Assessment has an *ass* in it
It explains the current situation for home educators, and contains some ideas regarding what we can do about it. I'll be linking to it from my sidebar: email me if you want the code for that and/or any of my other buttons there.
But today we're all talking about the impact assessment of the CSF Bill: this weekend's cat amongst the pigeons. The section on home education starts at page 83.
From this document we learn that the policy is expected to be implemented in April 2011. That gives us - and them - 17 months, if the bill goes through and everything goes according to their plan.
One question asked is: "Does enforcement comply with Hampton principles?" but I've never heard of those. Does anyone know what they are?
Costs relate to Local Authority professional and administrative officer time and also opportunity cost for parents/carers, giving a financial value to time spent with the local authority..
I wonder what is an 'opportunity cost'?
LAs estimate that 8% of 'home educated' children are receiving no education at all and 20% are not receiving a suitable education (including the 8%). Improving the educational attainment levels of these children would bring benefits in terms of increased job opportunities and salary levels.
LAs can't possibly have any idea about these figures, and - job opportunities for whom? And there is of course something deeply wrong with a system that openly measures our children's education in terms of financial output, unless we're to accept the ancient principle that only the elite can be allowed to learn for pleasure and everyone else must be trained for manual labour, which wouldn't be very Fabian of us, would it?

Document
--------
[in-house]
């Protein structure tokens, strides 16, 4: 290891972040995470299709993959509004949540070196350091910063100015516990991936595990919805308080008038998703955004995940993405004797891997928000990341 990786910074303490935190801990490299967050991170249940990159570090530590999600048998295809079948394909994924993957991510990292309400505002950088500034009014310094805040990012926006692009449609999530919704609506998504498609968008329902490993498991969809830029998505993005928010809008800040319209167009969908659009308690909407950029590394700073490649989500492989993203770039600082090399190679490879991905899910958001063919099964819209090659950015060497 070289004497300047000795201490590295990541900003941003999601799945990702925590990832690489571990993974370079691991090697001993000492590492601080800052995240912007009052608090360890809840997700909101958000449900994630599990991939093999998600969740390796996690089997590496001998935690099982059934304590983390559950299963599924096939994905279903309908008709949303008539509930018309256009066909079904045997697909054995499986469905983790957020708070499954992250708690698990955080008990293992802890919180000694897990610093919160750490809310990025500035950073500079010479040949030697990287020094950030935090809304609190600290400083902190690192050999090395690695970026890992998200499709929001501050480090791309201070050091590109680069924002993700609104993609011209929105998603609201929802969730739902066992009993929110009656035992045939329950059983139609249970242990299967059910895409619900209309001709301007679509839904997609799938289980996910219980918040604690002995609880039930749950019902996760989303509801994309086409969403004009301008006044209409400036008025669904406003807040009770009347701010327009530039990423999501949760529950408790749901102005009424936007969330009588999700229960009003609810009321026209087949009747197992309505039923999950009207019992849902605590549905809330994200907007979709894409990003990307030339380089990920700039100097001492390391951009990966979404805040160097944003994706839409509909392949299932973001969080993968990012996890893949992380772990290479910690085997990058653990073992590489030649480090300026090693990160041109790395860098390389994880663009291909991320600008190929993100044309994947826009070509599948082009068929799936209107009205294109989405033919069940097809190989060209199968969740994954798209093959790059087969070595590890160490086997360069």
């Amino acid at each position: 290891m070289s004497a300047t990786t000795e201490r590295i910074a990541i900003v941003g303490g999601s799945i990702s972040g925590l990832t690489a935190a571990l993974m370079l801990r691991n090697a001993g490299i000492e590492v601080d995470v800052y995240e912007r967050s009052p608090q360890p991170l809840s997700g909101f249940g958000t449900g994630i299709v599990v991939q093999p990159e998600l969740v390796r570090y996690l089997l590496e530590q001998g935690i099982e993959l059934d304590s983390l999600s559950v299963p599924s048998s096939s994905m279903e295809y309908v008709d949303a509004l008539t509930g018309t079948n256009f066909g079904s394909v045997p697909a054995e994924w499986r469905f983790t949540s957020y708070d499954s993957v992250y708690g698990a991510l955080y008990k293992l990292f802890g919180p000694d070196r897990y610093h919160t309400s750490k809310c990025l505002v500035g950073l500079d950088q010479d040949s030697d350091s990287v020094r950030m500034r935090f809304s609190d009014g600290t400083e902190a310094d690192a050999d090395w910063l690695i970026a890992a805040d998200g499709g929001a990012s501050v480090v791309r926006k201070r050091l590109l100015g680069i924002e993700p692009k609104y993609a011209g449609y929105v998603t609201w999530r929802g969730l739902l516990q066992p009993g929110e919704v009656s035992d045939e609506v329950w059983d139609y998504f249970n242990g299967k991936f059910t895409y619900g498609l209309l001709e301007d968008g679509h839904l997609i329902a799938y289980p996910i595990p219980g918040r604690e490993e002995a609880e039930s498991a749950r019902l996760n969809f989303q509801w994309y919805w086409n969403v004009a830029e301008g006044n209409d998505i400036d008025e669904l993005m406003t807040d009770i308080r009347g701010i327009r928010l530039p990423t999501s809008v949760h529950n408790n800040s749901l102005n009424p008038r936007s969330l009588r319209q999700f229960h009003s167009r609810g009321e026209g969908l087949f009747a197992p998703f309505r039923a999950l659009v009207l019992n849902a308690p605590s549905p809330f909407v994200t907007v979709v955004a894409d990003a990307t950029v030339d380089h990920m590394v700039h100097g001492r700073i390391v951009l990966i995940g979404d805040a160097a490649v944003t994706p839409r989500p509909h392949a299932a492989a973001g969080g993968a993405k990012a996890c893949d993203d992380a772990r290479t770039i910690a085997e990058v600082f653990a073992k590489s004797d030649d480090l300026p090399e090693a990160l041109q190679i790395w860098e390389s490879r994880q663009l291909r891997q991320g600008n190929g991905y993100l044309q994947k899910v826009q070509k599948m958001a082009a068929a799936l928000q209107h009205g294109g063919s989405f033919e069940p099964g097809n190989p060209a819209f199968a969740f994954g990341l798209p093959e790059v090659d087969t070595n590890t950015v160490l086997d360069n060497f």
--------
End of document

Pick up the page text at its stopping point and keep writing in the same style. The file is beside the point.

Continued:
Page 86 contains something called the Evidence Base (for summary sheets), which is quite a hilarious title for what follows it.
There is evidence from serious case reviews and LA evidence that home educated children who are not regularly seen in the community are those where there are most likely to be child protection concerns.
That's straight from the Graham Badman school of logic, isn't it? Asinine.
While ContactPoint will lead to the right infrastructure for a registration database being in place and will prompt some follow up by local authorities, identifying electively home educated children is not its primary function.
No, but as a reason not to use it, this is weak.
We estimate that 100% of children will receive 1 in-year visit, with 50% receiving further monitoring.